In conclusion, ITGAV protein is found in the CM produced by cancer cells and the urine. ITGAV expression is reduced in aggressive androgen-insensitive cancer cells and in the urine of the PCa patients. Urinary ITGAV can be suggested as the complement to the serum PSA used in the diagnosis of individuals with low tract urinary symptoms, or a general screening of the entire population. This follows from the diagnosis simplicity, which does not require additional procedures such as prostate massage. The ELISA-based technique used in our study potentially allows designing several different assays based on ITGAV (alone or in combination with other urinary protein markers).

Data Availability Statement

The original contributions presented in the study are included in the article/Supplementary Material. Further inquiries can be directed to the corresponding author.

Ethics Statement

The studies involving human participants were reviewed and approved by Ethics Committees of the N.A. Lopatkin Research Institute of Urology and Interventional Radiology and the M.F. Vladimirsky Moscow Regional Research and Clinical Institute (MONIKI), Moscow, Russian Federation. Before the study, participants signed an informed consent form.

Author Contributions

MZ: Conceptualization and supervision, investigation, data curation, formal analysis and validation, and writing—original draft preparation. MM: Investigation and data curation. AS: Funding acquisition and resources. JP: Investigation and data curation. AS: Investigation and data curation. KS: Formal analysis and validation, funding acquisition and resources, and writing—original draft preparation. All authors contributed to the article and approved the submitted version.

Funding

This study was supported by the Foundation for Assistance to Small Innovative Enterprises (FASIE), Russian Federation (project no. 2432GS2/22671) granted to MZ.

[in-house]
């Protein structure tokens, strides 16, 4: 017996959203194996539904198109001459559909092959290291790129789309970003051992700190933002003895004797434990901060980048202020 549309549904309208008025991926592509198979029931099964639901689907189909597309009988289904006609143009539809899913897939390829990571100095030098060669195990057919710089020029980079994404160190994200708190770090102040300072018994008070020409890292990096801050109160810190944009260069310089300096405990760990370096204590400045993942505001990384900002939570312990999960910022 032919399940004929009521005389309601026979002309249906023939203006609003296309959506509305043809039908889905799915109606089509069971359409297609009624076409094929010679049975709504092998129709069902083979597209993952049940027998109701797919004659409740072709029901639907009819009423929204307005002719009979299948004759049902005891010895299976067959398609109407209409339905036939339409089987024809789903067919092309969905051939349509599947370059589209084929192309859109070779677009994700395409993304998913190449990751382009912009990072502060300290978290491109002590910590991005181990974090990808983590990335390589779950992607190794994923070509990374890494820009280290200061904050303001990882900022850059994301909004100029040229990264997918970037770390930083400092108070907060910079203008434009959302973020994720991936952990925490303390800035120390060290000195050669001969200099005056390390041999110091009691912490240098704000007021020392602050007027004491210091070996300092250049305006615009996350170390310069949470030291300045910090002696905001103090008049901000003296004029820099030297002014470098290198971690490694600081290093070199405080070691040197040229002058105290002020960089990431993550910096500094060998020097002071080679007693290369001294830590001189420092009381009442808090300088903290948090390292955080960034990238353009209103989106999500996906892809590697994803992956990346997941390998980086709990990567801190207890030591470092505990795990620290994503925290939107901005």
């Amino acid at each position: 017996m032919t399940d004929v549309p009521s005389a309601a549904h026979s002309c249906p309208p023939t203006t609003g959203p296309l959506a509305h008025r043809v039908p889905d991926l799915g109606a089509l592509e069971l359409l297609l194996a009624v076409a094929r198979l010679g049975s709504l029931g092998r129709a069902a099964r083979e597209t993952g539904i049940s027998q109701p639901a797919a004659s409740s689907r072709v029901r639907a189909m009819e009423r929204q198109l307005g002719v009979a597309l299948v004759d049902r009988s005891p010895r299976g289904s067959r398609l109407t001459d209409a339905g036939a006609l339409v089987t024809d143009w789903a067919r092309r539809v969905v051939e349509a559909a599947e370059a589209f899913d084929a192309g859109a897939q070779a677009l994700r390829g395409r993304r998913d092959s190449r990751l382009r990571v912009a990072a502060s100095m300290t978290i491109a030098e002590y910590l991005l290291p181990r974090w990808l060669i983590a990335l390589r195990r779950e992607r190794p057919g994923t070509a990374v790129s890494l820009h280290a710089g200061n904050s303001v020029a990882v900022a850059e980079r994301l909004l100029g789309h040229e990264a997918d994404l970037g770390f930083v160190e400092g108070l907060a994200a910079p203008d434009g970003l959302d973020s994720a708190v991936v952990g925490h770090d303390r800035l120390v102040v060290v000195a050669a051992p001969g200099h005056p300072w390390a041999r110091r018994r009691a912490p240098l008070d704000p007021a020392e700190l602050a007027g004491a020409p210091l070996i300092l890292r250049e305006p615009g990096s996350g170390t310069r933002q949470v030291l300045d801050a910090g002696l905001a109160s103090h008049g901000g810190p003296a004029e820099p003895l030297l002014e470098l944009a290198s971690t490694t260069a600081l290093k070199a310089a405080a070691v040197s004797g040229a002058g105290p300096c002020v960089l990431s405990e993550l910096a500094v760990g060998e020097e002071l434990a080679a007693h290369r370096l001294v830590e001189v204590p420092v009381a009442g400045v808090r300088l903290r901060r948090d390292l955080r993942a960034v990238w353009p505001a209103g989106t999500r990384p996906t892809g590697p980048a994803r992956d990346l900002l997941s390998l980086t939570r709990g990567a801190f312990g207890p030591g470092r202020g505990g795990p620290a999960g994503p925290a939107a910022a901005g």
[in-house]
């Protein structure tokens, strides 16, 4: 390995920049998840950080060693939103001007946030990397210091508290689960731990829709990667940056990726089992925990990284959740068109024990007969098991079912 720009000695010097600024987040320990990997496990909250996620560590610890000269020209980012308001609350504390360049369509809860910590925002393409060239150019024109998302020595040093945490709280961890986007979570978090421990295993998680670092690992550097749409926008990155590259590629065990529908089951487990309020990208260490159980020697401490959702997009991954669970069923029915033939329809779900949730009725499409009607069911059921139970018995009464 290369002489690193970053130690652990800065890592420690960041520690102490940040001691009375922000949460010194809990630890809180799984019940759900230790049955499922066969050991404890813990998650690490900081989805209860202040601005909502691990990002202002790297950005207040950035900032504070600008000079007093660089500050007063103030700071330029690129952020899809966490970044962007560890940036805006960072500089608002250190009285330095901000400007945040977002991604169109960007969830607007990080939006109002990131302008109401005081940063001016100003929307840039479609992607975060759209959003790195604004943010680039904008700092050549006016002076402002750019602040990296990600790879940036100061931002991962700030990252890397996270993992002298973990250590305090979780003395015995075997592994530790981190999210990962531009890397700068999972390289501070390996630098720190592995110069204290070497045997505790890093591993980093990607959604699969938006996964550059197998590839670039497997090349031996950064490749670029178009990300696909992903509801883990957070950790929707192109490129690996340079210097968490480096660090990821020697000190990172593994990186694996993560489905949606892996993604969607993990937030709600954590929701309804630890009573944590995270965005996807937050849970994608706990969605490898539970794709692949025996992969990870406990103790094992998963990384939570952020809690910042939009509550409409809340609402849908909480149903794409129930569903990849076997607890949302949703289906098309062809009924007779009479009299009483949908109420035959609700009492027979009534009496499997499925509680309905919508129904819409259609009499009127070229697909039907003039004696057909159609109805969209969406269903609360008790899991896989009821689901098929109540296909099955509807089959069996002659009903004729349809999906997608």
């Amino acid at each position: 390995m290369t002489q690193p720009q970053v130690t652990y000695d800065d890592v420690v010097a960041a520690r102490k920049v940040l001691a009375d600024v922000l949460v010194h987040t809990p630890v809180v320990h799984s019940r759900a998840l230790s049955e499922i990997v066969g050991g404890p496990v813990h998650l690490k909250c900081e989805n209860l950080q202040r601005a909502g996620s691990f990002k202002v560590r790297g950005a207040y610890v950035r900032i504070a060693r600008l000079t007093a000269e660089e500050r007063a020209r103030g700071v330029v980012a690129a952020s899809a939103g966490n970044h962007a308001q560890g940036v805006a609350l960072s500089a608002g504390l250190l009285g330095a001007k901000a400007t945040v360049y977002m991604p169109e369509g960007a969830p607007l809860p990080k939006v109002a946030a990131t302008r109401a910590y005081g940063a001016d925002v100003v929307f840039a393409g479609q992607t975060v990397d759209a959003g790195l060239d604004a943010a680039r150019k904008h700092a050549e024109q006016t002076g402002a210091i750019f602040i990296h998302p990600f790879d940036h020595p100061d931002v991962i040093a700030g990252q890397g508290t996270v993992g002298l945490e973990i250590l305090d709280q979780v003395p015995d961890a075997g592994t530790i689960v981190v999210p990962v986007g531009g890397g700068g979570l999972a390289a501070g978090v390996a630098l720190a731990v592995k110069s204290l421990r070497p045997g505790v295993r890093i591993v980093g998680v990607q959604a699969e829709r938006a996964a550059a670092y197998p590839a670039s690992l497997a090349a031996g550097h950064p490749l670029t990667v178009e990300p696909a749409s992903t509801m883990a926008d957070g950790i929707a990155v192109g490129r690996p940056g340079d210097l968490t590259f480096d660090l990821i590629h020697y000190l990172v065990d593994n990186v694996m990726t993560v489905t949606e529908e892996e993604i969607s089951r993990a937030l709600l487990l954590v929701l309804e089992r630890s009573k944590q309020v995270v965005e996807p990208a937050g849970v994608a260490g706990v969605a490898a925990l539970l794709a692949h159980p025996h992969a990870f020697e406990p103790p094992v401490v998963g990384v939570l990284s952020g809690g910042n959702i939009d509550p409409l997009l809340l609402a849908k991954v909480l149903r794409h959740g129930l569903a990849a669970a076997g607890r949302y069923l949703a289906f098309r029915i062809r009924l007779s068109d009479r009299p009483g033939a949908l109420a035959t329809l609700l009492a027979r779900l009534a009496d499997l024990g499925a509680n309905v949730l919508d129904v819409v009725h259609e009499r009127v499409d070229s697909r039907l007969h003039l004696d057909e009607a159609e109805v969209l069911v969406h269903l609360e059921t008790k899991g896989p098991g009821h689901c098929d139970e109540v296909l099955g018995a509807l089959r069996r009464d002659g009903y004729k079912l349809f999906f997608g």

Conflict of Interest

Author MZ and KS were employed by company Prostagnost.

The remaining authors declare that the research was conducted in the absence of any commercial or financial relationships that could be construed as a potential conflict of interest.

Acknowledgments

We thank all patients for their support for and cooperation in this study. We are grateful to study volunteers for their participation. We also acknowledge the staff at the N. Lopatkin Scientific Research Institute of Urology and Interventional Radiology and at the M.F. Vladimirsky Moscow Regional Research and Clinical Institute for their help in sample collection.

Supplementary Material

The Supplementary Material for this article can be found online at: https://www.frontiersin.org/articles/10.3389/fonc.2020.610647/full#supplementary-material

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Keywords: prostate cancer, urine, biomarker, integrin alpha V, cancer diagnostic marker, non-invasive cancer screening

Citation: Zemskova MY, Marinets MV, Sivkov AV, Pavlova JV, Shibaev AN and Sorokin KS (2021) Integrin Alpha V in Urine: A Novel Noninvasive Marker for Prostate Cancer Detection. Front. Oncol. 10:610647. doi: 10.3389/fonc.2020.610647

Received: 26 September 2020; Accepted: 31 December 2020;
Published: 10 March 2021.

Edited by:

Walter J. Storkus, University of Pittsburgh, United States

Reviewed by:

Helmut Klocker, Innsbruck Medical University, Austria
Francesca Sanguedolce, Azienda Ospedaliero-Universitaria Ospedali Riuniti di Foggia, Italy

Copyright © 2021 Zemskova, Marinets, Sivkov, Pavlova, Shibaev and Sorokin. This is an open-access article distributed under the terms of the Creative Commons Attribution License (CC BY). The use, distribution or reproduction in other forums is permitted, provided the original author(s) and the copyright owner(s) are credited and that the original publication in this journal is cited, in accordance with accepted academic practice. No use, distribution or reproduction is permitted which does not comply with these terms.

*Correspondence: Marina Y. Zemskova, mzemskova@ibpm.pushchino.ru